Sometimes it is only in the midst of (or after) the fire that we can ascertain the ways in which God was providing. The glasses of water left behind, the failed baseball career memorialized in the bat hanging on the wall, the cryptic words of Graham's dying wife once relegated to the neural misfirings of a dying brain.........were all puzzle pieces- seemingly small and insignificant at the time- that divinely came together and became the deliverance of God. But none of it made sense until it had to. These all factored into their victory over the alien threat because God was standing on the frontside of their unfolding human stories and wove together with purpose and creativity a beautiful tapestry of ongoing human history. God works with all the factors that are available to him in any given moment.......no matter how miniscule. And the materials God uses? Human agents. In thus doing the work of providence, God interacts with free-willed human beings in the freedom of their decision making. The way God provided for their survival was defined within their own specific historically defined context. All the glasses of water left behind by the little girl was poison ammunition against the alien being. The non-sensical utterance, "swing away" was the command (and release) for Graham's brother to really knock one out of the park (and beat the alien marauder senseless so they could escape). Only through the contingencies of all these interconnected relationships did the pattern of God's providential activity come to light. Graham found faith, his brother found purpose, his son found life- all within the context of family.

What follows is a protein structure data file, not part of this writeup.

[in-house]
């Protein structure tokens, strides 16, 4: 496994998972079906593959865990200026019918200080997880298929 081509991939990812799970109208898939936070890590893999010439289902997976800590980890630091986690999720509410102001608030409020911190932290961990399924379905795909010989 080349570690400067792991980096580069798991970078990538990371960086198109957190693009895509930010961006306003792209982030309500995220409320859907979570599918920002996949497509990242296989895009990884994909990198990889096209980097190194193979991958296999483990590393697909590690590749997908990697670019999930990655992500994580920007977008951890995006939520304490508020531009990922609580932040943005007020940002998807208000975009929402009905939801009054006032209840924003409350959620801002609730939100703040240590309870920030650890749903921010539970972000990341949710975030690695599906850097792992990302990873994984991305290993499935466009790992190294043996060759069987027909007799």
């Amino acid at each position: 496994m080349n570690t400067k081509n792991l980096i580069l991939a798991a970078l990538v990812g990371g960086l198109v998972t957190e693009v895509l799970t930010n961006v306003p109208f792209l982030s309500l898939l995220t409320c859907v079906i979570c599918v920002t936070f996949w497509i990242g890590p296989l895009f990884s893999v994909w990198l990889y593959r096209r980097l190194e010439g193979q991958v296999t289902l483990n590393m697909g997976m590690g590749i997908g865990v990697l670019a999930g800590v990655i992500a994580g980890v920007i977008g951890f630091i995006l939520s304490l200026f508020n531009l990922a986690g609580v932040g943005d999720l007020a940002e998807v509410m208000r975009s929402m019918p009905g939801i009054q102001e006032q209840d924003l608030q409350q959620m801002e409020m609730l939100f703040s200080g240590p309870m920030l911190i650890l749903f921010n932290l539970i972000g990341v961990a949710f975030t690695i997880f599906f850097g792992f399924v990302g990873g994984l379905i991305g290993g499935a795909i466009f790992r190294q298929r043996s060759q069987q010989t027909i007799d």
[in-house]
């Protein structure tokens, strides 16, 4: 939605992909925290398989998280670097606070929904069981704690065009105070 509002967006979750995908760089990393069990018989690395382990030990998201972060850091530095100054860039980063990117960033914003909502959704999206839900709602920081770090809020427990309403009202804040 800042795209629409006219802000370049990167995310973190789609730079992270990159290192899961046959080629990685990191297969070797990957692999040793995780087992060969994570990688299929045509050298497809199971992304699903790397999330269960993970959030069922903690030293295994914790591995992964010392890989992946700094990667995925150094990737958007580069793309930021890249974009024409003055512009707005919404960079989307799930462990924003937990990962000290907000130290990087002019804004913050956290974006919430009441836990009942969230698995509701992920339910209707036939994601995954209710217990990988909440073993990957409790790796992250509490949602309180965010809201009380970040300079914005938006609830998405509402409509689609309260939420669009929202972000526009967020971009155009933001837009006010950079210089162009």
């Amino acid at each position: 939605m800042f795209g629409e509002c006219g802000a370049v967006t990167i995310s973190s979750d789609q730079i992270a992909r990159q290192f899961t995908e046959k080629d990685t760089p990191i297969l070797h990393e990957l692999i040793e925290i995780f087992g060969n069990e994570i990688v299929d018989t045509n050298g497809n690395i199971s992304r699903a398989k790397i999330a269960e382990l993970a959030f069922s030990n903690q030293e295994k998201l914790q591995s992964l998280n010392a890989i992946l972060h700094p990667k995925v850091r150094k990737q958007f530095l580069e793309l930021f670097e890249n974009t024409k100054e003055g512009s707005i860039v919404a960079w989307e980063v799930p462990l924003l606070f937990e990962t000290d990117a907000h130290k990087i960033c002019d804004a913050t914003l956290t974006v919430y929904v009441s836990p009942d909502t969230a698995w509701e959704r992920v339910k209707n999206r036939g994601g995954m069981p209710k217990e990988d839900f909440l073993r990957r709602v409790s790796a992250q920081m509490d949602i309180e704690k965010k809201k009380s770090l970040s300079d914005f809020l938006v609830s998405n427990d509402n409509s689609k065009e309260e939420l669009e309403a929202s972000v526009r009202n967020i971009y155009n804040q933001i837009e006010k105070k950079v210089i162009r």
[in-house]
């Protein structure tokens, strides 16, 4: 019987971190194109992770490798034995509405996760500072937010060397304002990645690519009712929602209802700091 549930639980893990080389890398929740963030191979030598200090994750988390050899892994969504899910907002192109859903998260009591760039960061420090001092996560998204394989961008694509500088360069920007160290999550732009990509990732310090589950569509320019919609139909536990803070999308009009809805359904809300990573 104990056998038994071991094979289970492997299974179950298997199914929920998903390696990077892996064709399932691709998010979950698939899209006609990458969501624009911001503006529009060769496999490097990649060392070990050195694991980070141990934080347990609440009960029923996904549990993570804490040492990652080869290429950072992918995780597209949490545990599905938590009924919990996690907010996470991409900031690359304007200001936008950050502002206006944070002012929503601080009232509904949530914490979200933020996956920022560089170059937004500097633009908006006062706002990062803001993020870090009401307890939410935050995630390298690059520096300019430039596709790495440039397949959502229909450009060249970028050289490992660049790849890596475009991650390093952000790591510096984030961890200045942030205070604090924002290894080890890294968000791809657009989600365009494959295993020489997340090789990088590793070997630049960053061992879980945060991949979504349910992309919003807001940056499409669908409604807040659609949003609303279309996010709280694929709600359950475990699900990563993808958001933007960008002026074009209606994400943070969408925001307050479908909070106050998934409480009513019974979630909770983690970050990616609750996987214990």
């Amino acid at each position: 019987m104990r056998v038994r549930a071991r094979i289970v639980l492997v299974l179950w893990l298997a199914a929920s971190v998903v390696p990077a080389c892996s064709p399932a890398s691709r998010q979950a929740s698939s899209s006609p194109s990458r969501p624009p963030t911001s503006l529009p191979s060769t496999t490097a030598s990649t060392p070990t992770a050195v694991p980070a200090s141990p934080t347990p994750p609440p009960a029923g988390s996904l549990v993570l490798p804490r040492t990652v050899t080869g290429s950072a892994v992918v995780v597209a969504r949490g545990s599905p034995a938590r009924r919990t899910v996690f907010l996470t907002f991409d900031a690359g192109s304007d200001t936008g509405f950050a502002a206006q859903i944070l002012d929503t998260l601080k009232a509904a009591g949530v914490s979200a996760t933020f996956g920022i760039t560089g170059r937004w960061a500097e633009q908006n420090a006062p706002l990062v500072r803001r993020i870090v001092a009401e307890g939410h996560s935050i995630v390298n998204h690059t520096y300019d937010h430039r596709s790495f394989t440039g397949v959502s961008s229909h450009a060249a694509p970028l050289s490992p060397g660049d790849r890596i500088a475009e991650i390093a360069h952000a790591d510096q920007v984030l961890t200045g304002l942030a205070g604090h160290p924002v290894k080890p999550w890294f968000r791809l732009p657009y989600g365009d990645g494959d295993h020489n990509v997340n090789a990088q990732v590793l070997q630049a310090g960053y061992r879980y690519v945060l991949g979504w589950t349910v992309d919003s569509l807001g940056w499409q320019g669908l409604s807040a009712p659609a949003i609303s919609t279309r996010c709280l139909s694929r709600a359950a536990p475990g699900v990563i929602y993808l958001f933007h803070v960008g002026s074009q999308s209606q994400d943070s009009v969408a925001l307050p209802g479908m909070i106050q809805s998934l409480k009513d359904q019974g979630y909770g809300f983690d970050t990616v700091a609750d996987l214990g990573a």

We may never enter the garden of suffering of a Father Graham or an Elie Wiesel. But should we embark upon the suffering of God-forsakenness, we do so in light of the Christ event, Who hanging on a gallows of sorts also experienced God-forsakenness (Mark 15:34). There are no answers here, only a coming alongside of a Lord Who knows the fullest extent of what it means to be abandoned unto death. While we cry out for answers, we discover the presence of the Lord standing in our midst, already having been beaten and accused. Sometimes He comes in His power, crumpled with us in the corner. And He knows us.....He even knows our lot. Even while those closest to us can only muster the strength to snooze at the gate, no one but Jesus can fully enter that garden of suffering we may be called to enter.

Wednesday, February 05, 2003